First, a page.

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Market value of restocking and landscape in red-legged partridge hunting: a study based on advertisements

AutorDíaz-Fernández, Silvia ; Arroyo, Beatriz ; Viñuela, Javier ; Patiño-Pascumal, Isabel; Riera, Pere
Palabras claveAlectoris rufa
Commercialisation
Farm-reared partridges
Hunting management
Small game
Spain
Fecha de publicación21-jun-2013
EditorCSIRO Publishing
CitaciónWildlife Research 40(4): 336-343 (2013)
Resumen[Context]: In Spain, the release of farm-reared partridges to hunt is increasingly used, despite being thought to affect sustainability of wild stocks and to reduce the need of natural habitats for game. [Aims]: To explore the market value as a possible incentive for current management, we evaluated within a segment of the red-legged partridge hunting market whether the use of farm-reared birds (as opposed to wild stock) or the naturalisation of landscapes are affecting the hunt market price. [Methods]: We considered estates that sell individual hunting days and contacted buyers through advertisements. We gathered all advertisements for the 2010 season in four top hunting magazines and two websites, and conducted a telephone survey to record price and associated characteristics of hunts. We looked for relationships between price and the characteristics of sold hunts, using general linear models. [Key results]: Hunts varied largely in price, but neither restocking nor naturalisation of the landscape explained price variation, at least within our sample of estates. The absence of price difference between wild or released partridges could be reflecting the current difficulty to distinguish both kinds of products in the market. [Conclusions]: Market forces alone might not be promoting the public interest of the sustainable use of wild stocks versus industrial hunting based on farm-reared birds. [Implications]: If promoting conservation and sustainable use of wild stocks is considered a major goal of official institutions in charge of biodiversity conservation and game management, they should promote reliable ways of identifying estates selling wild or restocked partridges, and they should also evaluate benefits and costs associated with hunting farm-reared birds relative to wild birds, so as to help internalise these costs and benefits if necessary. A study of the determinants of hunter demands would also help explain variation in supply and market prices.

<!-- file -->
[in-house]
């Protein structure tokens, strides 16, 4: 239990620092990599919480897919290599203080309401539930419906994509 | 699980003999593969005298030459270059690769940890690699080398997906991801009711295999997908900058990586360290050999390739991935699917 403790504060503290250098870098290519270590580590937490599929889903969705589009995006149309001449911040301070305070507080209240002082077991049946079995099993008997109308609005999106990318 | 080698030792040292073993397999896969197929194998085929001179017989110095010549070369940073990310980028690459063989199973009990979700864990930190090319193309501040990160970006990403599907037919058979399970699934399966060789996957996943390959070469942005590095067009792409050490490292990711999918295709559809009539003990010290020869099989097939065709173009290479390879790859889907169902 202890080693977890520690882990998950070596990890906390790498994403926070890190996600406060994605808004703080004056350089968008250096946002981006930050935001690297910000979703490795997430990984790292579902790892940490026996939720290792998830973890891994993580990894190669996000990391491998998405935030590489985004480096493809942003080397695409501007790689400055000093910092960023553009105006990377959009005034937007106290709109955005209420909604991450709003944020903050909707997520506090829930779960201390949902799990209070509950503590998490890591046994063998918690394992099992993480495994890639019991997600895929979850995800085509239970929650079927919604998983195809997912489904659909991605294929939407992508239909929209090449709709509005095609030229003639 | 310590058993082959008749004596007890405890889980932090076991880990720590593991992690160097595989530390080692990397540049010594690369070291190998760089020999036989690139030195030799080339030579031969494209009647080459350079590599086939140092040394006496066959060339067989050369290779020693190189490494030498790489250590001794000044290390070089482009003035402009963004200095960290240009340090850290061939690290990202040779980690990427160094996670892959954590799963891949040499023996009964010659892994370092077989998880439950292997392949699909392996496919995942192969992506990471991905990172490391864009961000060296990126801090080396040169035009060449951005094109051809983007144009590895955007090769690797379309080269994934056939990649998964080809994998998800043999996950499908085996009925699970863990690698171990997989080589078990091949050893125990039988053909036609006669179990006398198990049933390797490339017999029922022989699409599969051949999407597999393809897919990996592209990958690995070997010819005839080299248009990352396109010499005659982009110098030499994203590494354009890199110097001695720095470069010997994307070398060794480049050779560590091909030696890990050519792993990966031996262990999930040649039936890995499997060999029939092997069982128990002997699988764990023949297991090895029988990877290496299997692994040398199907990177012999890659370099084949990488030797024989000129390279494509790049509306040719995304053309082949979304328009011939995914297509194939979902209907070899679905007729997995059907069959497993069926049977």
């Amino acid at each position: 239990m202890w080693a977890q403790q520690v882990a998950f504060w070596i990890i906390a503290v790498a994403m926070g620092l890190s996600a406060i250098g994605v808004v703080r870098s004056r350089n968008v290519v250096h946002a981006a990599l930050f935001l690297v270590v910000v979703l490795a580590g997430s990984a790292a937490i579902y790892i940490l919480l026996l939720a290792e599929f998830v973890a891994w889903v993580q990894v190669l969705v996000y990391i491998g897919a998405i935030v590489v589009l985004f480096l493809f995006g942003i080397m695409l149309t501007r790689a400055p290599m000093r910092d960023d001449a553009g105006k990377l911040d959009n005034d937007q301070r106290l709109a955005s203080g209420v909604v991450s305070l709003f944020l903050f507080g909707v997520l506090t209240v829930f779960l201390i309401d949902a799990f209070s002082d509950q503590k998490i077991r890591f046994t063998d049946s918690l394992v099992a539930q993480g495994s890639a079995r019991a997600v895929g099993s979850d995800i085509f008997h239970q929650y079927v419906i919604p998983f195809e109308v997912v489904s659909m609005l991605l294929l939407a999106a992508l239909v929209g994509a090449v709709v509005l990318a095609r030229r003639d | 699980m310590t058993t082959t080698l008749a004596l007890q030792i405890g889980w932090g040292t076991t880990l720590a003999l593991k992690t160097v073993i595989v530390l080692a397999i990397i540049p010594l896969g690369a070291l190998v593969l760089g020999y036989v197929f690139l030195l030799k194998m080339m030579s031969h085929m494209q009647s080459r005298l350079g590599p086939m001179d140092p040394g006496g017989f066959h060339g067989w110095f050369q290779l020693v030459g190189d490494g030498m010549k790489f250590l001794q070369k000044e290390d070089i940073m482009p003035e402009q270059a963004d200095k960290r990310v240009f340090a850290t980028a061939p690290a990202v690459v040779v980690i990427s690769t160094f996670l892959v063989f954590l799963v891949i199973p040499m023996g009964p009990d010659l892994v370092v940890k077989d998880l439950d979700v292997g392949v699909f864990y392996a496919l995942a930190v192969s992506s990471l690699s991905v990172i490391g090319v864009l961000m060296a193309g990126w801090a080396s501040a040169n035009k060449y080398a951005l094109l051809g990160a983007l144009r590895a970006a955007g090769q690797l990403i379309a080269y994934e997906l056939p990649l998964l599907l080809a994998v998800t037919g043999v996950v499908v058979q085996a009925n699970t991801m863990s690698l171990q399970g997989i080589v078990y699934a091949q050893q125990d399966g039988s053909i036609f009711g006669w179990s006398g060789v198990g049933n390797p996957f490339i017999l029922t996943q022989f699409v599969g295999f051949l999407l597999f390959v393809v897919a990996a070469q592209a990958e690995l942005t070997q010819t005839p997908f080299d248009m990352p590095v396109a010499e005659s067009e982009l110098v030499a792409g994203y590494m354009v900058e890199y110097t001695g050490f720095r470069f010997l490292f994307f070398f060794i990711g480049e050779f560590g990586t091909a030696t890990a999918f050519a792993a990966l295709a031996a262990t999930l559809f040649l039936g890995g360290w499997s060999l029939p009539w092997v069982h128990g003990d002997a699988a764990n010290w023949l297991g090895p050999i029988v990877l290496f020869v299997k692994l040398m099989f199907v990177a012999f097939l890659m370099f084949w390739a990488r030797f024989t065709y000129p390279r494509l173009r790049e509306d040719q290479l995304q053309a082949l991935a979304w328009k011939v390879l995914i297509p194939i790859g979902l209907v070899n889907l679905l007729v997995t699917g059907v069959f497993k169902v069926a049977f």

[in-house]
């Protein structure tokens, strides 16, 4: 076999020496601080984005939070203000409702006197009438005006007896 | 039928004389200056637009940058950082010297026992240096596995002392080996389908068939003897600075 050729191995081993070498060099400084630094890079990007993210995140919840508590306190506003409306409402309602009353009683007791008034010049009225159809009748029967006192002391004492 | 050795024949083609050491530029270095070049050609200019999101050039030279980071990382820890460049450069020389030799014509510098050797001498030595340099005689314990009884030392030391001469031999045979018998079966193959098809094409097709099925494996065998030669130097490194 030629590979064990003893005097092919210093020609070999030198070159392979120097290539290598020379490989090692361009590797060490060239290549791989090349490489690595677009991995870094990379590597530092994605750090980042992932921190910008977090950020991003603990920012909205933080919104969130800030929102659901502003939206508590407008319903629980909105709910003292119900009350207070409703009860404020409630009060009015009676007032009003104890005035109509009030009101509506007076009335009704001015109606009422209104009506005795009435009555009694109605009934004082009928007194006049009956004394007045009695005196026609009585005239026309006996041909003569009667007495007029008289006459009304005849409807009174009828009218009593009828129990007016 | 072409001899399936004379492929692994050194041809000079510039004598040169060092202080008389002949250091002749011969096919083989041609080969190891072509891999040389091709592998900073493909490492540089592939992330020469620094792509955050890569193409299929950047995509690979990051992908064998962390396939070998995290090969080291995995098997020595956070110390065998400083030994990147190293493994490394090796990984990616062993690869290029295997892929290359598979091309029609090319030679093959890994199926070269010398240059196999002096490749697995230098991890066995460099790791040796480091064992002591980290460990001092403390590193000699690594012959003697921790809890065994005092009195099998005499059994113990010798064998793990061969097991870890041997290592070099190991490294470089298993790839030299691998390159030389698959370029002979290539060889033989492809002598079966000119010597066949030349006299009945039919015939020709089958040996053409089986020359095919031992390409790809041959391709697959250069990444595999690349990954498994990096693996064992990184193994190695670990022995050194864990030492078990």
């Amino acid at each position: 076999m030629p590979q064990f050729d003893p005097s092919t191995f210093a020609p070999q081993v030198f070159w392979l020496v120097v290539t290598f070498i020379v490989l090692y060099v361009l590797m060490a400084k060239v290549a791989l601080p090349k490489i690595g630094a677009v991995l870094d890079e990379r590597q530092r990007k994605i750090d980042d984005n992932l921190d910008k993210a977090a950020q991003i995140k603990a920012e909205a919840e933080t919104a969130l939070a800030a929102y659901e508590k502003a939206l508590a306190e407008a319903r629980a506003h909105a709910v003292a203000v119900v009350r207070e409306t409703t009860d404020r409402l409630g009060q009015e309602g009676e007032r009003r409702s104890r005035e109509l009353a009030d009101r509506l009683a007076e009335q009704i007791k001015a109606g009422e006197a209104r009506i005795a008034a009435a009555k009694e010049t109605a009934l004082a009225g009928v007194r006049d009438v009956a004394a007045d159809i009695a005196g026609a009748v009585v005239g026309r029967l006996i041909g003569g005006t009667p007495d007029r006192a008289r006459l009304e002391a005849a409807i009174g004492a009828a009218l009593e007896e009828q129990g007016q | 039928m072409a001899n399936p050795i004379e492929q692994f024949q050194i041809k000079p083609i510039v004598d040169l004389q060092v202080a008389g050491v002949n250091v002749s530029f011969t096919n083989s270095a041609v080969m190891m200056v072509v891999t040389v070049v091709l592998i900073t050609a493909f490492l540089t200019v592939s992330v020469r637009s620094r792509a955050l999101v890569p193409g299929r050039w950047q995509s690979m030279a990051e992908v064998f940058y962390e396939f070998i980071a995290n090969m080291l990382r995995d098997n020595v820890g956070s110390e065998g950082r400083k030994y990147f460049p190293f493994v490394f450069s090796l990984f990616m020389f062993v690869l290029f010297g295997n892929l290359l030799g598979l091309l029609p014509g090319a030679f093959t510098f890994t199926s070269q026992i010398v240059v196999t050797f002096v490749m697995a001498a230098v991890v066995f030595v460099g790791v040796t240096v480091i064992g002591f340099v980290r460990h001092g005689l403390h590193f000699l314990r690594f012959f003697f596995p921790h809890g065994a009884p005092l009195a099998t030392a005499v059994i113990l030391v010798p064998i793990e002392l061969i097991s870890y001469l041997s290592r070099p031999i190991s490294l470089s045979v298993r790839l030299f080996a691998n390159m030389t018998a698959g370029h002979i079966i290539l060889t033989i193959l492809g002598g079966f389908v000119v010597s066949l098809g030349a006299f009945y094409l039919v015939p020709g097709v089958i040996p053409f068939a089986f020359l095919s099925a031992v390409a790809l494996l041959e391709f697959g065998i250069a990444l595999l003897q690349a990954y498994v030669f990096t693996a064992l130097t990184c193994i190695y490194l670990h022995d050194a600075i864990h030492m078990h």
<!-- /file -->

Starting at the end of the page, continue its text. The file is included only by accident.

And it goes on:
Versión del editorhttp://dx.doi.org/10.1071/WR12191
URIhttp://hdl.handle.net/10261/118230
DOI10.13039/501100000780
ISSN1035-3712
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